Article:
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Ageing Equally? is a research project focusing on what makes a good place in which to grow older for people who belong to minority communities. Research from the Ambition for Ageing programme has shown us that marginalisation is linked to the risk of social isolation.


This programme aims to generate a deeper understanding of what supports wellbeing and what makes places age-friendly for a cross-section of communities of identity or experience within the population of Greater Manchester, in order to prevent social isolation.


Organisations selected to deliver Ageing Equally? were asked to target one specific target group, in one particular ward, neighbourhood or across multiple areas. Vital is their ability to reach and engage with a specific community of identity or experience and being able to work in an inclusive way by actively seeking members of the community who may have multiple barriers and/or identify with more than one minority group.


Aging Equally is made up of up to ten large research projects supported by the central Ambition for Ageing team at GMCVO and five smaller research projects supported by the Equalities Board based at the LGBT Foundation.


Do Well Ltd have been selected to provide technical assistance to organisations taking part in Ageing Equally?.


Smaller research projects:


  • Ethnic Health Forum in Manchester is researching the barriers to accessing services for older people in the Kuwaiti Bedoun community in Central Manchester wards


  • Europia in Manchester is researching the assets and skills of Polish people aged 50+ in Greater Manchester


  • St George’s Centre in Bolton is researching what makes an age-friendly neighbourhood for older people with long term mental illness who live in the BL1 postcode area


  • Visible Outcomes in Salford is researching what makes an age-friendly neighbourhood for refugees and asylum seekers over 50 years old who live in Salford


  • Wai Yin in Manchester is researching how Chinese older people, especially disabled people and those who speak different community languages, can grow old and happy


Larger research projects:


  • Change, Grow, Live Manchester in partnerships with Broom/Gekoski will consider how older people in recovery from substance misuse experience ageing in Tameside, using research methods such as interviews, relfective workshops, surveys mapping and co-researchers. 


  • Europia will look at the challenges faced by European expatriates aged 50+, by targeting Romanian, Czech, Portuguese, Polish and Roma communities living in Greater Manchester, with a focus on Salford, Tameside, Oldham and Bolton. The focus will be on their wellbeing and identity, using surveys, focus groups and interviews.


  • Halal Incorp will look at Muslim men aged 50+ in Central Rochdale, largely a community who live in poor housing, suffer from discrimination and social and economic deprivation. Surveys, focus groups and walking interviews will be used to collect data.


  • Henshaws are seeking to increase awareness and understanding of the needs of visually impaired older people, including gaps and exclusions that may lead to them being isolated. It hopes to generate evidence to evaluate the case for community-specific provision through a comparative study of two neighbourhoods, and to generate evidence of what is needed for older visually impaired people to be fully included in service provision. They will work in North and South Manchester, predominantly Harpurhey and Wythenshawe using surveys, focus groups and walking interviews.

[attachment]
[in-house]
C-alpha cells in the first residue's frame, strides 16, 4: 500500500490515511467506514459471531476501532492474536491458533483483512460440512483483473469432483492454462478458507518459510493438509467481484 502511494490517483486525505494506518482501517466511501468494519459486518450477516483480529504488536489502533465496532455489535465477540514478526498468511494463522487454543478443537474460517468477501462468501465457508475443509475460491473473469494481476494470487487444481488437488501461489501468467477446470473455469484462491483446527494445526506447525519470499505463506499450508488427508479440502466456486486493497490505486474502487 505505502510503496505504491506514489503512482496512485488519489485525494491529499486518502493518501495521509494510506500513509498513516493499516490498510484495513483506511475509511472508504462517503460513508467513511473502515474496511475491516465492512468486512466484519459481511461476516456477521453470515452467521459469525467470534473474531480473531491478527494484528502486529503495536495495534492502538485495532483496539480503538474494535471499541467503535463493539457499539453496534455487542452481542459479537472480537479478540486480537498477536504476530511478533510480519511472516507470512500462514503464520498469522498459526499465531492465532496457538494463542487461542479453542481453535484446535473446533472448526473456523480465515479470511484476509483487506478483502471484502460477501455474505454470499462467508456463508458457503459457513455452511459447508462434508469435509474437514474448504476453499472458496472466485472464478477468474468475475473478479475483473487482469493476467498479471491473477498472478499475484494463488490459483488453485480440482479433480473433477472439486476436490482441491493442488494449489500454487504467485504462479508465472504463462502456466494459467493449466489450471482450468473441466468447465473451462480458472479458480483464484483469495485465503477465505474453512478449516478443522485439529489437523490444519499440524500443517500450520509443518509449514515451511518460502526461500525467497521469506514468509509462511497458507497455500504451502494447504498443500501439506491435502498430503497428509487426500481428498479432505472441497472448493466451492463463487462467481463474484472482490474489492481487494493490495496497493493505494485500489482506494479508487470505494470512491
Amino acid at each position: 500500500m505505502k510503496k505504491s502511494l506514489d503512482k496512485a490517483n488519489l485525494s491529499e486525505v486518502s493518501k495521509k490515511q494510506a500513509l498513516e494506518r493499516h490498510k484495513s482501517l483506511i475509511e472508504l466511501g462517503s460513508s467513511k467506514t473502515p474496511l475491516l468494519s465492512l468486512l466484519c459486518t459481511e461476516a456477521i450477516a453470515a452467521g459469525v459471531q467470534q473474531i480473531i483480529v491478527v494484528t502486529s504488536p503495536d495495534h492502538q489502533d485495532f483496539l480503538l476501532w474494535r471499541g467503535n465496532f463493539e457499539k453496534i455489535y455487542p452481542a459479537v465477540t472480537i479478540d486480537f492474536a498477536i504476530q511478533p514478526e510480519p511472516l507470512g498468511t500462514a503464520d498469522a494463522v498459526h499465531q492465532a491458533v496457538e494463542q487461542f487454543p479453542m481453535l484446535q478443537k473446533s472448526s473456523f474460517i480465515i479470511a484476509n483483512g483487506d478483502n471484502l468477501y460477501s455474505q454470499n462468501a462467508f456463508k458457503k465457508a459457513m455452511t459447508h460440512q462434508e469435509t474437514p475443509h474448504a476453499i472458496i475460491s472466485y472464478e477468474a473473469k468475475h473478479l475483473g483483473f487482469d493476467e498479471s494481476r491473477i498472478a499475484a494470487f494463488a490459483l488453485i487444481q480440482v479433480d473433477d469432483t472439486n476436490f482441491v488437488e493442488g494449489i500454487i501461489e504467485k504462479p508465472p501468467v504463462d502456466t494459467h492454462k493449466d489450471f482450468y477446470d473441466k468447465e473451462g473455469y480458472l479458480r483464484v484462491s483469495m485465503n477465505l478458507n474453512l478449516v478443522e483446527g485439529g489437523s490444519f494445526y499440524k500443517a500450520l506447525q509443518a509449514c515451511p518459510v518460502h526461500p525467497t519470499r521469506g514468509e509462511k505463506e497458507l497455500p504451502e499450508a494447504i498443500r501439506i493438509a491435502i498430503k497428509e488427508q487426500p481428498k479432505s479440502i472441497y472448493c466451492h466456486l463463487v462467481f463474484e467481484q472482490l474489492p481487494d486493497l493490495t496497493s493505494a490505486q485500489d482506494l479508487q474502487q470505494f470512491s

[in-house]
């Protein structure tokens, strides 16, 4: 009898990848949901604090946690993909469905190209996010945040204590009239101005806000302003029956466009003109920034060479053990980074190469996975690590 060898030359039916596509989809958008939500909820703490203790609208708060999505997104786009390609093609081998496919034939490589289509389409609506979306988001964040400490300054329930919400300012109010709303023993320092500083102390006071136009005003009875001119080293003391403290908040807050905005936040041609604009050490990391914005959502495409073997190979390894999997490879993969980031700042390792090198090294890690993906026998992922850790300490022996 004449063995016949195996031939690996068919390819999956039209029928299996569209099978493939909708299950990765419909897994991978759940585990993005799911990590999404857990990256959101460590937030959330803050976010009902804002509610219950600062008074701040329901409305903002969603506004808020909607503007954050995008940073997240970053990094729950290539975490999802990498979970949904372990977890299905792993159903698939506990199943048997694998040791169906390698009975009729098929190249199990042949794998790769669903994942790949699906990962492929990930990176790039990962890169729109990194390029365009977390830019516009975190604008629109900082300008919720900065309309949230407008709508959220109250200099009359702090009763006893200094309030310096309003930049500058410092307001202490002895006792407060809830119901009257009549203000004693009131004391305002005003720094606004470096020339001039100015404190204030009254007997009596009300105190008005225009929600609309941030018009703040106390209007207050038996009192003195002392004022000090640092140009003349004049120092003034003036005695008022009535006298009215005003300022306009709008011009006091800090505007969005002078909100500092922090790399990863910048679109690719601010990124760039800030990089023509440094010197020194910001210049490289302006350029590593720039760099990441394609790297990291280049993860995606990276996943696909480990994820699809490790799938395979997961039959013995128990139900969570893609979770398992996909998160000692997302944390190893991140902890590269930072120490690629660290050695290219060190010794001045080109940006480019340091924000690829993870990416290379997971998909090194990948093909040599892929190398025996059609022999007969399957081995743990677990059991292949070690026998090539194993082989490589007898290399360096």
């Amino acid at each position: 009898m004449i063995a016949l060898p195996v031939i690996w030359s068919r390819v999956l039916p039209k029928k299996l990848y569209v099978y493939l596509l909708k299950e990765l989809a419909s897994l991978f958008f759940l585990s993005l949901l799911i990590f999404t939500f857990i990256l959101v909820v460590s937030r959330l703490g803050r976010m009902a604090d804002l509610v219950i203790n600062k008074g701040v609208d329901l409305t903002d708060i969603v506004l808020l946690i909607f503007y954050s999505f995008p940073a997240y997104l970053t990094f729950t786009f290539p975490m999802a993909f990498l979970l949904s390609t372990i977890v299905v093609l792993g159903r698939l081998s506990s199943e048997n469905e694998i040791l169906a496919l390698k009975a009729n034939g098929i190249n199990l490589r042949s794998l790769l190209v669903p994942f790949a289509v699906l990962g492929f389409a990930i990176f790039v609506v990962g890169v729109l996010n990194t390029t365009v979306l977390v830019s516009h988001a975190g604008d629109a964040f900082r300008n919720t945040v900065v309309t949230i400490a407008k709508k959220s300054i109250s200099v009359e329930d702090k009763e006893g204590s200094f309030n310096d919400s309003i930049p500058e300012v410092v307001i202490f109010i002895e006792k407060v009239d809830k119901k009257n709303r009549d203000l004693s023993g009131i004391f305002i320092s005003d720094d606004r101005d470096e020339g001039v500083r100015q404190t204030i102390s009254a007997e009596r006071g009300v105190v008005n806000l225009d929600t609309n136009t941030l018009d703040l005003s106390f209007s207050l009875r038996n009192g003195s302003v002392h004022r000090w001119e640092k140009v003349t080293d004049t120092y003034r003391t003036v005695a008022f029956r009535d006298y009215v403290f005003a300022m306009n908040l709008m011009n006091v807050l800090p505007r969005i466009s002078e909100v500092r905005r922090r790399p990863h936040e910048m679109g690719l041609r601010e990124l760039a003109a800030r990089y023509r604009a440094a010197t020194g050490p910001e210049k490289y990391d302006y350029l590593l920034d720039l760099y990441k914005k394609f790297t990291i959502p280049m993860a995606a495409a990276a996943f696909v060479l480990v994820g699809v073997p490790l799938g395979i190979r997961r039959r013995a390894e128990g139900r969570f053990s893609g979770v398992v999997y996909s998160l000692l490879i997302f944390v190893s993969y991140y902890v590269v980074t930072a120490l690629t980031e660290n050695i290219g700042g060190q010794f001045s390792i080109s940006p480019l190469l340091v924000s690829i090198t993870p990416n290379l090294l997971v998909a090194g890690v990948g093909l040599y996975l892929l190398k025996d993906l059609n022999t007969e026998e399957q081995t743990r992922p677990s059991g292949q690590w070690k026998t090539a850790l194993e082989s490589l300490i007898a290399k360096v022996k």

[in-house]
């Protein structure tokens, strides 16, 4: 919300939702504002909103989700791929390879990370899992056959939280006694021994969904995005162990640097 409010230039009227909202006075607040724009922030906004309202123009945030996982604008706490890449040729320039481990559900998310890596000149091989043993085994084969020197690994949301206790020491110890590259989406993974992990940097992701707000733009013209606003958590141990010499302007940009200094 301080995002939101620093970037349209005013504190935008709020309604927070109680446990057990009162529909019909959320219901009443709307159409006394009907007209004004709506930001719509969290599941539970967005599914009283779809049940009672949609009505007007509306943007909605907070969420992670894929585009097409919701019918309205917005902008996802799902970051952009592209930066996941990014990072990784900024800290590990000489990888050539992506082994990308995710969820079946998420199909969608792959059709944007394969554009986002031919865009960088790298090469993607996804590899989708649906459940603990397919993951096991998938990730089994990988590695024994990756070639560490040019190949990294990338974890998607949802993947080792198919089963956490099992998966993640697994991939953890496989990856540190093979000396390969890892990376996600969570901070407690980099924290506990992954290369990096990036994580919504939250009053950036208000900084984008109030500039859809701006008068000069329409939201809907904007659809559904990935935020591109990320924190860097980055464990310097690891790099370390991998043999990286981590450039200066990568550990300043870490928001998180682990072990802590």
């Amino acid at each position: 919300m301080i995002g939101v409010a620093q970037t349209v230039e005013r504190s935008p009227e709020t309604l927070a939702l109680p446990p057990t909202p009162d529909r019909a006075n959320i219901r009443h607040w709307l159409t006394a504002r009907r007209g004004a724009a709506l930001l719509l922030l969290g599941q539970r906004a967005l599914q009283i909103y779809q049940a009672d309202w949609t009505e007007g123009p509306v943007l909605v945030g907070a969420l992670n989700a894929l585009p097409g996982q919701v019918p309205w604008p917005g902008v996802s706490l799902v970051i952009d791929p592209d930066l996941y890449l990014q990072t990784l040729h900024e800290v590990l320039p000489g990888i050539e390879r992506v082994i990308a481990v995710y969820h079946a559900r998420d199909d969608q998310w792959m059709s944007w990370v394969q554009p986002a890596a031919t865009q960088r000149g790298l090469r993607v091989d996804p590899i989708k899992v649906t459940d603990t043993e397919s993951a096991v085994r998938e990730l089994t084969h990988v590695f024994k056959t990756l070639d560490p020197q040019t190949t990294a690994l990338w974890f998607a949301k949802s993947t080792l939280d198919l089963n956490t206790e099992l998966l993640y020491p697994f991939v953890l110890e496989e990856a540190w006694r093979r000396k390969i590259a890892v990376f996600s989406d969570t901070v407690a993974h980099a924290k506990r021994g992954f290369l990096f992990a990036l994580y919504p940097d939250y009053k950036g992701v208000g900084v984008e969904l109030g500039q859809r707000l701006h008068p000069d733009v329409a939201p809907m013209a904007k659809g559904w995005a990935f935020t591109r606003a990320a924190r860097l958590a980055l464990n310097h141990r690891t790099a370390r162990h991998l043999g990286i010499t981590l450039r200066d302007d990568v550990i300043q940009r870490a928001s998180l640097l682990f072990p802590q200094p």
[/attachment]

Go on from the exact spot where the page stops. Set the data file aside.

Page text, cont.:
• Manchester Congolese Organisation (MaCO) will look at what factors affect how elders in the Francophone African community age well in Manchester City Centre. It will seek to understand what this group understands by ageing well and how, in the context and conditions of forced migration, place can influence this. Research methods include baseline surveys, 3 month follow-ups and fortnightly diary entries. 


  • Manchester Deaf Centre will look at ageing deaf sign language users aged 50+ in Bolton, Oldham and Tameside. It will consider how this group defines ‘neighbourhood’, who they consider allies, and will look at everyday experiences of being a local citizen in their borough through focus groups. 


  • Oldham Coliseum Theatre will focus on the role that textiles play for Pakistani women aged 55+ in  Glodwick, Oldham to highlight what makes Oldham a good place to age. The use of textiles relates to their significance in memories of ‘home’. Outputs include a performance and exhibition based on research findings, as well as a workshop and publication. 


  • Rethink Rebuild Society will be looking at elderly Syrian refugees in Salford and Oldham. Data collection methods will include walking interviews and photovoice wherein participants will capture their daily lives though photographs.


  • Uni Consulting, Unique Improvements Ltd will be looking at the older Jewish community in Broughton, Salford to understand their community and identify positive aspects of the community. They will also identify which areas promote a good standard of health and wellbeing. 


  • Wai Yin Society will be exploring traditional Chinese beliefs of growing old, as well as difficulties faced by the older disadvantaged Chinese community in their daily lives, and gaps in services provided in order to reduce isolation and loneliness. They will work with Members of Sheung Lok Wellbeing Centre of Wai Yin Society, and the primary research method will be interviews. 


First point of contact for the Ageing Equally? programme:  Ellie Nixon on or 0161 277 1048